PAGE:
Twitter for storytelling
Twitter (https://about.twitter.com) has revolutionised global news delivery and consumption.
In a relatively short span of time, the service has influenced how news breaks and shares, how celebrities and brands communicate with their audiences, and how the power of a crowd can amplify an individual’s voice.
On top of the Twitter Milestones that have gone down in history and thousands of Memorable Twitter Images, Twitter often breaks news before mainstream media can report it.
It is not hard to think of situations where social media has spread breaking news faster than any traditional news distribution vehicle could have.
Some of that news is created by citizen journalists — the tech consultant named Sohaib Athar who inadvertently live-tweeted the raid in which US soldiers killed Osama Bin Laden is a perfect example.
And other news is shared by professionals — journalists and media personalities whose adroit sourcing of grassroots social media posts and their willingness to share reported information almost in real time gave us what often feels like front-row seats to the evolving events defining our times. For more on this check out our Twitter News Scoop examples that show the power of citizen journalism, plus the business strategy behind using Twitter to share major news. (link to Twitter News Scoop file)
The explosion of Twitter as a means to both publish and share news means that, for the professional journalist, the citizen journalist and any storyteller, understanding how to use this social media tool both to source information and share news with a wider audience is essential.
What is Twitter?
It’s a free service where people post short messages (140 characters) on the web.
Who uses Twitter?
Ordinary people, political representatives, experts, celebrities, organisations, local councils, community groups, radio and TV shows – anyone can have a Twitter account and engage in the news sourcing, publishing and sharing process as much or as little as they like.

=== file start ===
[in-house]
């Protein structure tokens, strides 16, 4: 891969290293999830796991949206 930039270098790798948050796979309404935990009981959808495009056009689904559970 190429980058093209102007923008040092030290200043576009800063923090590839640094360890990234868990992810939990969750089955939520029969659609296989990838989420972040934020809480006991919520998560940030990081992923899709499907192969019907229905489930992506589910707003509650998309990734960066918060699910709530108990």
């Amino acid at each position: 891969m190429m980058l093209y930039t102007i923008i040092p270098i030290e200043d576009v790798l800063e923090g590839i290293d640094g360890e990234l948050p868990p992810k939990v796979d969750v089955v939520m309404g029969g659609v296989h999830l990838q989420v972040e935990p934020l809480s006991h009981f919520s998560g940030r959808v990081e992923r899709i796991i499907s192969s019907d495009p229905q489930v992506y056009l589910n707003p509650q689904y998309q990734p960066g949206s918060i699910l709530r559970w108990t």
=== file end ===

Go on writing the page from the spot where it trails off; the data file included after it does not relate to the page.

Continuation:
Unlike Facebook, anyone can read your tweets and you can see anyone’s tweets.
Just like you can subscribe to a magazine, you can ‘follow’ a person on Twitter. Then you automatically see their messages called ‘tweets’ on your Twitter page.
Key Twitter Terms to Know
Username (also known as Twitter handle): Used to identify you on Twitter for replies and mentions; created when you create your account, your Twitter handle is unique and contains fewer than 15 characters, starting with the @ character
Hashtag: Brief search term or keyword, starting with the # character.
Interactions: New followers, favorites, retweets and other user activity related to your Twitter postings
Mentions: Direct mentions and @ tweets directed to you (“@StoriesWT, I agree with you”)
Tweet, Tweeting, Tweeted, Retweet: The act of posting or reposting a message, or “tweet,” on Twitter
API (Application Programming Interface): Contains all Twitter data, including tweets and basic user information; used by developers to build applications, such as HootSuite, that access and manage tweets
One of the most powerful aspects of Twitter is its mobile-friendly interface. The majority of Twitter’s users are mobile — which means that a majority of the millions of tweets sent daily originate from and are viewed on mobile devices.
In the U.S., according to the Pew Internet and American Life Project, one in five smartphone owners (20 per cent) are Twitter users, with 13 per cent using the service on a typical day.
For Best Practice tips for twitter check out our Twitter Top Tips but the following are five kinds of Tweets you need to get your head around.
1. What’s happening?
You write a thought, an opinion, a question, a funny comment, a link to a website or a photo.
You read someone’s tweet and write a response or you want to get someone’s attention. Make sure you use their Twitter handle at the beginning
Here is an example:
You write a tweet that mentions a person or organisation. Rather than write their real name, you use their Twitter username.
Have you read a tweet you like and want to share it with your followers? Then retweet it.
Twitter allows you to include other people’s tweets in your timeline. You can also add your comment to their tweet.
Here is an example in our timeline:
5. Direct Message
Is a private message to someone who follows you.
Tap the envelope icon. …
Tap the new Message icon to create a new Message.
In the address box, enter the name(s) or @username(s) of your followers you wish to send a Message to.